4. Guess I'd better declare mine here - seems that there's quite a few of these about so I'll leave out the box contents, but just to be clear this is the kit in question. Because I tend to build at a pace similar to a snail on spice this will be done straight out of the box. And as my first car build on returning to the hobby was the 2006 version, I absolutely have to build it in black with gold stripes to resemble it's cousin from four years ago (looking at the picture now I realise how much neater my more recent builds are under the camera!): But first, a small confession. Although I haven't started building anything yet, I have got some paint on the body as I tend to leave a couple of weeks between coats and could see that holding me up. It's just had the colour coat (pics at some stage over the weekend) so still decalling and clear coats to go. Hope that is ok as there is well under 25% of work done to date, but it's not a completely fresh build from 10th July.
  5. Long, long ago, well 1974, I bought the 1/24 Airfix Harrier kit when it appeared, Inspired by a conversion article by Alan Hall and Mike Keep, "Updating the Harrier" on pages 118 to 123 of a magazine I no longer seem to have, I started work. As with may kits I purchased when at Brunel my modelling went into hibernation when i started work in 1975 and then found a wife in 1977...and bought a house...then Airfix in 1997 issued big Harrier as the GR3. My conversion continued its hibernation. Time passed and I thought that it would be a good project to finish, so earlier this year I painted the body and started the last stages, painting and final assembly. I acquired a sent of the Airfix decal sheet for the GR3 I'm going to finish it as one from 56 Squadron with the multi coloured fin from 4 Squadron, RAF Gutersloh. Why? Because in 1968 I went, with Esher ATC, to RAF Camp at Gutersloh, Germany. Long story, here it is, the fin ready in black. It still needs some additional painting. I used vintage Humbrol paints HX1 and HX2 from the NATO paint range. They are slightly glossy and cover well, using a brush. Getting the overall camouflage pattern to join up was "interesting" ! The next stage is to spray with gloss acrylic, then apply decals, and finally attach the underwing stuff, outrigger legs and so on. I'm building this in parallel with the Hurricane and Typhoon, previously mentioned.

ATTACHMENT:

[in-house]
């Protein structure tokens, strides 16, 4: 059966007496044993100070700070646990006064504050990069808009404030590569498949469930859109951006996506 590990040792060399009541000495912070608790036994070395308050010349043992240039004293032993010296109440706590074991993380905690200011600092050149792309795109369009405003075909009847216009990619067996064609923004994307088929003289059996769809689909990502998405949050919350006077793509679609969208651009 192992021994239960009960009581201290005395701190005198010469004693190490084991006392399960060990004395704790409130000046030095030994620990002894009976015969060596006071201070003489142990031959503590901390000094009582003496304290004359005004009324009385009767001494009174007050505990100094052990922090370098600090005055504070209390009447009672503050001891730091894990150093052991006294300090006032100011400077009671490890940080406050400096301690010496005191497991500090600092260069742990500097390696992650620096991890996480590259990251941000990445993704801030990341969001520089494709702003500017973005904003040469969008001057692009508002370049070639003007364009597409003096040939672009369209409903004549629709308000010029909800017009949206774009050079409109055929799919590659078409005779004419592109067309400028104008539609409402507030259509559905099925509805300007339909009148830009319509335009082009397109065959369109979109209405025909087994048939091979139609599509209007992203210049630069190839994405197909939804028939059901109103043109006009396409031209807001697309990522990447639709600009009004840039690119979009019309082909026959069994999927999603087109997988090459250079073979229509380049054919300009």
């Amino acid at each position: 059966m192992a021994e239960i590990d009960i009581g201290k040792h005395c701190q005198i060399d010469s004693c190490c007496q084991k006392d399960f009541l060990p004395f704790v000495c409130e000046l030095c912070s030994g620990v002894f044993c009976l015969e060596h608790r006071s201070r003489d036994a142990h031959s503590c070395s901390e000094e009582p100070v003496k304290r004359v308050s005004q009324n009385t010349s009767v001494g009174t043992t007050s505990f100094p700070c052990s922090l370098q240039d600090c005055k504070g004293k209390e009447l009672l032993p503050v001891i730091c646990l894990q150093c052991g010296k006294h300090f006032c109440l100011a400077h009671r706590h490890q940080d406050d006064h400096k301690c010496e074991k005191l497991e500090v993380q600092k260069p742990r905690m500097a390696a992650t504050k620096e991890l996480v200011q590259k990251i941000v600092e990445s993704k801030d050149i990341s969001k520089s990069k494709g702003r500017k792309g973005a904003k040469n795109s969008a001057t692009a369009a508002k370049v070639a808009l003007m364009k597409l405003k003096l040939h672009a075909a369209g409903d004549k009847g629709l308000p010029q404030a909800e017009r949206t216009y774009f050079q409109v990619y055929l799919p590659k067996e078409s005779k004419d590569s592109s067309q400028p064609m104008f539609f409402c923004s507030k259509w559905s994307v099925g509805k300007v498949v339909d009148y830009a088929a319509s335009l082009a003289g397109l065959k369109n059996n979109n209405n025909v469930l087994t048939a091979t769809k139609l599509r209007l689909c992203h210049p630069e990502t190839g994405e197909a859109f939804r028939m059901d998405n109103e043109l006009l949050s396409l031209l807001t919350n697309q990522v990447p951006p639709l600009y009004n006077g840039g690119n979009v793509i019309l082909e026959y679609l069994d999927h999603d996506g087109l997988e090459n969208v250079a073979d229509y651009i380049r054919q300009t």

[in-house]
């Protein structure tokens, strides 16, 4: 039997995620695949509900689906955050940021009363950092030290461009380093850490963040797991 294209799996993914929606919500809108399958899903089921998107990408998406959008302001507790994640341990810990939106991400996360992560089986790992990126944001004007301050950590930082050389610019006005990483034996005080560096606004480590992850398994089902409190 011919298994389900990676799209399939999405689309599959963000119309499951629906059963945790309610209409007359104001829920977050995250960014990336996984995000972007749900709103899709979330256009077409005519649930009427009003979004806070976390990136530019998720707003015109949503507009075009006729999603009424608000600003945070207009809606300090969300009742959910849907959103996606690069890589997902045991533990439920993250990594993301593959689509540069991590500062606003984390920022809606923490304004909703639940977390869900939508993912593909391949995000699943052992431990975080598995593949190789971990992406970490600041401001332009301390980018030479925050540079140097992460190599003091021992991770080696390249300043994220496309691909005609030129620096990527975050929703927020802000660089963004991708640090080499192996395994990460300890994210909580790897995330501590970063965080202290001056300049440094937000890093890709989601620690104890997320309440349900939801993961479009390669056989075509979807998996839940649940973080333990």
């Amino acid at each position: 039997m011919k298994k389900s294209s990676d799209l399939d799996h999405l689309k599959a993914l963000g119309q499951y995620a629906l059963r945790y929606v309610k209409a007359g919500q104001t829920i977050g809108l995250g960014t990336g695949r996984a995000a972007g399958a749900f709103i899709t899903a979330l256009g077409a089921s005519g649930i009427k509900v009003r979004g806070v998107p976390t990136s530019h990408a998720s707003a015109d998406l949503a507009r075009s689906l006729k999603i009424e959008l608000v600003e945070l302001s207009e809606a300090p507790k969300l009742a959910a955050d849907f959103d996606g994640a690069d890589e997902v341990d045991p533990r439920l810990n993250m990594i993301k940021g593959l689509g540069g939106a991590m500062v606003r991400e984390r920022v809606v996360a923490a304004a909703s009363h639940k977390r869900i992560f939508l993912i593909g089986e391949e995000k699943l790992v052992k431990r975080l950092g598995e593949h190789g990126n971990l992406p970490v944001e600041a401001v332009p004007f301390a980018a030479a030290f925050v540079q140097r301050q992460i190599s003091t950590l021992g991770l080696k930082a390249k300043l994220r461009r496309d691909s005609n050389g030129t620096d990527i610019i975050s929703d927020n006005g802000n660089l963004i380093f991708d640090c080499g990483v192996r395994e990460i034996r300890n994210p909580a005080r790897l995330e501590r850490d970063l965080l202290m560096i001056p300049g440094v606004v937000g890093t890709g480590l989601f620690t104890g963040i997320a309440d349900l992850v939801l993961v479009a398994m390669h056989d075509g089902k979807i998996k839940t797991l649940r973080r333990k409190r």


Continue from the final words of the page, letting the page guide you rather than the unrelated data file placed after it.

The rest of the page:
6. Some time ago I decided to build Revell's VW 1500 in 1/24 scale. The nostalgic Beetle (the Finnish nickname is " the Bubble") is for me one of the most important cars I have experienced. It was the first car my dad owned, a light green 1959 Beetle in which we used to travel across Finland and the Nordic countries. At the age of eighteen I did my driving school and passed the driving exam in a Beetle. For many years thereafter I used to borrow the new Beetle of my dad. The Revell kit was of very good quality and easy to build. It contained a lot of details, the fit was excellent, the decals were good and all in all the kit was a pleasure to build. I chose to paint the bodywork of the car with Tamiya light blue spray, TS-23. In my opinion that colour suited the Beetle very well and looked quite authentic to my eyes. For the smaller details and the parts inside I used Humbrol enamels and Vallejo acrylics.